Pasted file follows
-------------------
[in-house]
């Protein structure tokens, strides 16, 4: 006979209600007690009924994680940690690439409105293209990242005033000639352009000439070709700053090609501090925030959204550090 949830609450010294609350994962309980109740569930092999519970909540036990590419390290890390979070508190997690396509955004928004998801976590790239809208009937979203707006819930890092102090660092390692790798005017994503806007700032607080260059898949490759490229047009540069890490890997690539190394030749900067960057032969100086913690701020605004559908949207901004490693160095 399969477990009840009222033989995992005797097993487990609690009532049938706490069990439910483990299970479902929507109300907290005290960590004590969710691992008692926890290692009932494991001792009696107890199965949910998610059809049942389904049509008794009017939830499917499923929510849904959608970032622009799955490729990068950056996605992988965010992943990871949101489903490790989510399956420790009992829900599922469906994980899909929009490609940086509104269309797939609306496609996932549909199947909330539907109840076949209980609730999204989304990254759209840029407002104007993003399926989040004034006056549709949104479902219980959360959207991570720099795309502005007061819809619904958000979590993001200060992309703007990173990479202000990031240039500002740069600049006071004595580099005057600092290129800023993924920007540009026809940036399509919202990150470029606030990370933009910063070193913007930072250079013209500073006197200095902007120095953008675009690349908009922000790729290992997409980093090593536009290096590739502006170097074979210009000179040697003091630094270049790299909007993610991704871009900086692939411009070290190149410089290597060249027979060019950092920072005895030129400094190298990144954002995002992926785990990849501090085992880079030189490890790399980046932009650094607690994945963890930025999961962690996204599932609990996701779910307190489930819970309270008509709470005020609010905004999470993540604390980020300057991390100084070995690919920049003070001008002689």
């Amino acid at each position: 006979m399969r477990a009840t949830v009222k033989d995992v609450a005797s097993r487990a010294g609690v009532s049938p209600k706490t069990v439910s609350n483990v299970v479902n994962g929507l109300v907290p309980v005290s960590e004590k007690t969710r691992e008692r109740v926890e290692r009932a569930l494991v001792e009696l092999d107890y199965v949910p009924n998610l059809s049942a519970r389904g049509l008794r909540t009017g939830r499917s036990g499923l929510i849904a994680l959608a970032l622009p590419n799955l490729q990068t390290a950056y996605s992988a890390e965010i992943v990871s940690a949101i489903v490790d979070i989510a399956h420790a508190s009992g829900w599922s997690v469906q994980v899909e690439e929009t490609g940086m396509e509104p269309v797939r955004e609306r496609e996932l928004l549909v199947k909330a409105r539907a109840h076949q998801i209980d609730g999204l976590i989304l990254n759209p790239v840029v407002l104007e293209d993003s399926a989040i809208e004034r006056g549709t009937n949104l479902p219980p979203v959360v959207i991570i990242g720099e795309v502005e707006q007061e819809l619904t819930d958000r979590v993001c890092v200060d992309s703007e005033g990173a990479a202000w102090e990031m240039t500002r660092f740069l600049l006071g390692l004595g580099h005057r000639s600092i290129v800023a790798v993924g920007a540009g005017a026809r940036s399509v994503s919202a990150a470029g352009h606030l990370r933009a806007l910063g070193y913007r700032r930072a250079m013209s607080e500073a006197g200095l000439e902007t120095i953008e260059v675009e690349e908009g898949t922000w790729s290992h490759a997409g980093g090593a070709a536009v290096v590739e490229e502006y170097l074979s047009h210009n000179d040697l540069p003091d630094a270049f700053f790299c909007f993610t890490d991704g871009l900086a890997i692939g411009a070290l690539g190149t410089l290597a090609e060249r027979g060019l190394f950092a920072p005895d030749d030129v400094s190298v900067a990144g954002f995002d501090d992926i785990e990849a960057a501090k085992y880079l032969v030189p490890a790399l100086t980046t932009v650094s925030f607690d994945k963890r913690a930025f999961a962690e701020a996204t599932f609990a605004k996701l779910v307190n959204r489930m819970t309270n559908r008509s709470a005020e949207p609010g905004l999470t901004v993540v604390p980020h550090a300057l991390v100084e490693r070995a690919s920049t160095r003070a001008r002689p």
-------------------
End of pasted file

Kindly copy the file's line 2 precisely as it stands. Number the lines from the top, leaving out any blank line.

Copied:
């Protein structure tokens, strides 16, 4: 006979209600007690009924994680940690690439409105293209990242005033000639352009000439070709700053090609501090925030959204550090 949830609450010294609350994962309980109740569930092999519970909540036990590419390290890390979070508190997690396509955004928004998801976590790239809208009937979203707006819930890092102090660092390692790798005017994503806007700032607080260059898949490759490229047009540069890490890997690539190394030749900067960057032969100086913690701020605004559908949207901004490693160095 399969477990009840009222033989995992005797097993487990609690009532049938706490069990439910483990299970479902929507109300907290005290960590004590969710691992008692926890290692009932494991001792009696107890199965949910998610059809049942389904049509008794009017939830499917499923929510849904959608970032622009799955490729990068950056996605992988965010992943990871949101489903490790989510399956420790009992829900599922469906994980899909929009490609940086509104269309797939609306496609996932549909199947909330539907109840076949209980609730999204989304990254759209840029407002104007993003399926989040004034006056549709949104479902219980959360959207991570720099795309502005007061819809619904958000979590993001200060992309703007990173990479202000990031240039500002740069600049006071004595580099005057600092290129800023993924920007540009026809940036399509919202990150470029606030990370933009910063070193913007930072250079013209500073006197200095902007120095953008675009690349908009922000790729290992997409980093090593536009290096590739502006170097074979210009000179040697003091630094270049790299909007993610991704871009900086692939411009070290190149410089290597060249027979060019950092920072005895030129400094190298990144954002995002992926785990990849501090085992880079030189490890790399980046932009650094607690994945963890930025999961962690996204599932609990996701779910307190489930819970309270008509709470005020609010905004999470993540604390980020300057991390100084070995690919920049003070001008002689």